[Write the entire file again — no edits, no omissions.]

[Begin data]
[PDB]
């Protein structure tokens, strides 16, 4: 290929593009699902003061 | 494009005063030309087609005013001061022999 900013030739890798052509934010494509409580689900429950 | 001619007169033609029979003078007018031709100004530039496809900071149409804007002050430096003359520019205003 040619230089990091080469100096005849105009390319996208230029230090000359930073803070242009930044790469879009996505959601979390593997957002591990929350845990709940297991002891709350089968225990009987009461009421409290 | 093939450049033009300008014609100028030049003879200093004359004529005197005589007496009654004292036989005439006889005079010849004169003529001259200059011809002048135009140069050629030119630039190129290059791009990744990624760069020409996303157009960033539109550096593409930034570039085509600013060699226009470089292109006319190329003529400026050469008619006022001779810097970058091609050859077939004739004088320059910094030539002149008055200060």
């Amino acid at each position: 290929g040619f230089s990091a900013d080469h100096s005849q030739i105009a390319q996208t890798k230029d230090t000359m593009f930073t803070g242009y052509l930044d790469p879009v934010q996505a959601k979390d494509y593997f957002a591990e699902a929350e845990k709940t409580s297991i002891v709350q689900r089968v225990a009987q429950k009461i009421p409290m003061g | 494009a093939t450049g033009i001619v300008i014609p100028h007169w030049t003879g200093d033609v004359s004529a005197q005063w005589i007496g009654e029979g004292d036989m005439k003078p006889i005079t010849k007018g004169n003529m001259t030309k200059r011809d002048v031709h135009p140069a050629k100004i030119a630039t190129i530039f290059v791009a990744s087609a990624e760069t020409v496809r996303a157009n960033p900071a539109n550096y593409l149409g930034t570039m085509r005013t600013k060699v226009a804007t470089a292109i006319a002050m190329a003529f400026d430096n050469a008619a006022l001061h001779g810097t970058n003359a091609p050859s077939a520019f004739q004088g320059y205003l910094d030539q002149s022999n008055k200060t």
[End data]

[PDB]
């Protein structure tokens, strides 16, 4: 290929593009699902003061 | 494009005063030309087609005013001061022999 900013030739890798052509934010494509409580689900429950 | 001619007169033609029979003078007018031709100004530039496809900071149409804007002050430096003359520019205003 040619230089990091080469100096005849105009390319996208230029230090000359930073803070242009930044790469879009996505959601979390593997957002591990929350845990709940297991002891709350089968225990009987009461009421409290 | 093939450049033009300008014609100028030049003879200093004359004529005197005589007496009654004292036989005439006889005079010849004169003529001259200059011809002048135009140069050629030119630039190129290059791009990744990624760069020409996303157009960033539109550096593409930034570039085509600013060699226009470089292109006319190329003529400026050469008619006022001779810097970058091609050859077939004739004088320059910094030539002149008055200060």
């Amino acid at each position: 290929g040619f230089s990091a900013d080469h100096s005849q030739i105009a390319q996208t890798k230029d230090t000359m593009f930073t803070g242009y052509l930044d790469p879009v934010q996505a959601k979390d494509y593997f957002a591990e699902a929350e845990k709940t409580s297991i002891v709350q689900r089968v225990a009987q429950k009461i009421p409290m003061g | 494009a093939t450049g033009i001619v300008i014609p100028h007169w030049t003879g200093d033609v004359s004529a005197q005063w005589i007496g009654e029979g004292d036989m005439k003078p006889i005079t010849k007018g004169n003529m001259t030309k200059r011809d002048v031709h135009p140069a050629k100004i030119a630039t190129i530039f290059v791009a990744s087609a990624e760069t020409v496809r996303a157009n960033p900071a539109n550096y593409l149409g930034t570039m085509r005013t600013k060699v226009a804007t470089a292109i006319a002050m190329a003529f400026d430096n050469a008619a006022l001061h001779g810097t970058n003359a091609p050859s077939a520019f004739q004088g320059y205003l910094d030539q002149s022999n008055k200060t």